.Uber Tax and Mansion Tax Take One Step Closer Toward Oakland’s November Ballot

Voters could enact the taxes by a simple majority.

The Oakland City Council is considering placing two new taxes on the November ballot for an up or down vote.

One is a fifty-cent fee that Uber and Lyft riders in the city would pay for each trip. Transportation network companies (TNCs) would collect the fee through their apps and remit the money to the city.

Councilmember Rebecca Kaplan, the author of the tax measure, said at the council’s Finance and Management Committee meeting this morning that the new charge will impose “fairness” on large corporations like Uber and Lyft that currently use Oakland’s roads but don’t contribute anything toward their upkeep. She noted that taxis currently pay registration and taxes to the city, and this money helps pay to pave city streets, among other things.

“I’m sure this will Lyft up our city resources,” Councilmember Dan Kalb joked during the committee hearing today.

“Our city will become Uber strong,” Kaplan replied humorously.

The other proposed measure considered by the council committee earlier today would alter Oakland’s existing real estate transfer tax to create a progressively tiered rate schedule.

Properties, including homes and commercial buildings, that sell for more than $2 million would pay a higher rate than the current 1.5 percent the city imposes on all property, regardless of price.

Properties selling for between $300,000 and $2 million, which includes the vast majority of homes in Oakland, would continue paying the current rate, and any real estate that’s sold for under $300,000 would actually be taxed less.

Kalb’s office said the tax would primarily impact large commercial properties and a small number of very expensive homes.

Kalb’s chief of staff Oliver Luby told the committee that the tax is about fairly paying for public services in a society with “increasing wealth disparity.” Luby said the tax change would generate about $9 million in extra revenue each year.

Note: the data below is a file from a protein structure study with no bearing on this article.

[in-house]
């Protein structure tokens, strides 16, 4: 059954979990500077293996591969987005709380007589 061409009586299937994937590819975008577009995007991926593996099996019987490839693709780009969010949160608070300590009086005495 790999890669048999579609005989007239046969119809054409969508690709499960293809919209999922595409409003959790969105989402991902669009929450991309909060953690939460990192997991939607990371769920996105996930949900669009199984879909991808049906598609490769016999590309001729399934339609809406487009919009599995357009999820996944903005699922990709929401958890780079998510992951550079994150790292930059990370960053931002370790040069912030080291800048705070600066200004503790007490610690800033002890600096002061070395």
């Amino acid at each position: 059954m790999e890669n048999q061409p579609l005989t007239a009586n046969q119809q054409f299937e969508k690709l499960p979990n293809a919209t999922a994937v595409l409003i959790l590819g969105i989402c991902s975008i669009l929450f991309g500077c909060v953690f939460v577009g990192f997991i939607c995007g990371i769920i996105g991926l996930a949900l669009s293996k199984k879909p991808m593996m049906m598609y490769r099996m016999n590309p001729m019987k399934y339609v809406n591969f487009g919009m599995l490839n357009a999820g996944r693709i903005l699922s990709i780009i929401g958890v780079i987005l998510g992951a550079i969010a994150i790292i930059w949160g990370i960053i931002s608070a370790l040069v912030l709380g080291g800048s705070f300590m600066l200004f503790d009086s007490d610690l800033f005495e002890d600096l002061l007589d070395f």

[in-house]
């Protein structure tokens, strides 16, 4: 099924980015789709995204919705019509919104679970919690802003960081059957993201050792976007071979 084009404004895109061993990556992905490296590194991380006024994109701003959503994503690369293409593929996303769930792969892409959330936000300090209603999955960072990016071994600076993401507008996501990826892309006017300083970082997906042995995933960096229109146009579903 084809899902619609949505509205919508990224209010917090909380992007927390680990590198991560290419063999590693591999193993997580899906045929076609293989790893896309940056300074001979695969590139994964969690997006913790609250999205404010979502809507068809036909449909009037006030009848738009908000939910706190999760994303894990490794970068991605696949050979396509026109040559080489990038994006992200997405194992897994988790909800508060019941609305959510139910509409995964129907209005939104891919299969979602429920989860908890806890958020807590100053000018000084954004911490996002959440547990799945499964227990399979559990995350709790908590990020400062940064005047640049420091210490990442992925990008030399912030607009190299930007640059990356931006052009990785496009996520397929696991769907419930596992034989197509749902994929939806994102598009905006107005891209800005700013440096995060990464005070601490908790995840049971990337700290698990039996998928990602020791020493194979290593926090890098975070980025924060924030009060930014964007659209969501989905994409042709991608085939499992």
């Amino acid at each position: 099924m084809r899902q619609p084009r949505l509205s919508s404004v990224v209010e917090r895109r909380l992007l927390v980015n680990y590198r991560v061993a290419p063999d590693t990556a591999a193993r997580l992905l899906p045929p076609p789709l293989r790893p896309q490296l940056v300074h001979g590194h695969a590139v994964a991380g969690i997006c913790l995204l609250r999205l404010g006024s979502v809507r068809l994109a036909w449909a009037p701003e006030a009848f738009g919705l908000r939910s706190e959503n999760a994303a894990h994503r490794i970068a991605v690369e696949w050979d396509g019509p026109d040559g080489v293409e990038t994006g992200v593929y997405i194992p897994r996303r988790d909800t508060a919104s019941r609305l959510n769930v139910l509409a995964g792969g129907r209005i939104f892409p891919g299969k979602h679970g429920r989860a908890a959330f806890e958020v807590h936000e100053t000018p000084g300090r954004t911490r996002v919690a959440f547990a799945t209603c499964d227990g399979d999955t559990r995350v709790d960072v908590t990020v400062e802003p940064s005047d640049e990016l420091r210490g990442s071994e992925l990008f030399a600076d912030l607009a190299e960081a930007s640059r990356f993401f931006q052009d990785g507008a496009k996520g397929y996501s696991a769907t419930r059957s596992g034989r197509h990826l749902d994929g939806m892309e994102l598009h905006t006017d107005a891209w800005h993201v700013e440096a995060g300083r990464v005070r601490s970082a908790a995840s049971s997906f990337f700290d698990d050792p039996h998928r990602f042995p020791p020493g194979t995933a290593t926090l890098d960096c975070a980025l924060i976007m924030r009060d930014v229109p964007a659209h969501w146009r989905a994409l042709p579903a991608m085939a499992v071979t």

“We’d be the second city in the state to do this,” Kalb said, referring to San Francisco, which is the only municipality that currently has a progressively structured transfer tax.

Both tax proposals must still be approved by the city council’s Rules and Legislation Committee and then the full council in order to be placed on the November ballot. But if the proposals are approved, voters could enact the taxes by a simple majority. Revenue from both would be placed in the city’s general fund.

Councilmember Abel Guillen asked several critical questions about the transportation network company tax.

“I haven’t seen an analysis as to what this does to the everyday rider,” Guillen said. He noted that riders taking short trips and paying just a few dollars would be taxed just as much as riders taking long trips and paying more. He also wondered if the tax might reduce the use of TNCs, thereby increasing the number of private cars on the roads and undermining the city’s environmental goals of becoming more transit-oriented.

“This is a direct tax on consumers,” Guillen said.

Kaplan replied that the tax will drop from 50 to 25 cents per pickup for pool rides (when several people share the same Uber or Lyft) so as to incentivize more environmentally friendly practices by riders.

She also said that individual trips via TNCs don’t appear to reduce urban traffic congestion very much.

And she compared the TNC fee to the city’s existing hotel tax, which is paid by hotel customers. Two years ago, Oakland began collecting hotel taxes from Airbnb and other “home sharing” companies by requiring the companies to collect the 14 percent charge through the app and remit it to the city.

Councilmember Noel Gallo wondered whether Oakland can actually enforce the tax. “How do I make sure it gets collected,” he asked city staff.

Margaret O’Brien of Oakland’s revenue bureau said the city could pursue legal action against companies like Uber and Lyft if they refused to collect the tax. But she also noted that in the handful of cities that have imposed TNC taxes, companies appear to be complying.

Both the TNC tax and progressive RETT tax will likely face opposition from tech companies and the real estate industry if they’re placed on the ballot.

Gallo said at today’s committee hearing that representatives of Uber already met with him and lobbied against the TNC tax.


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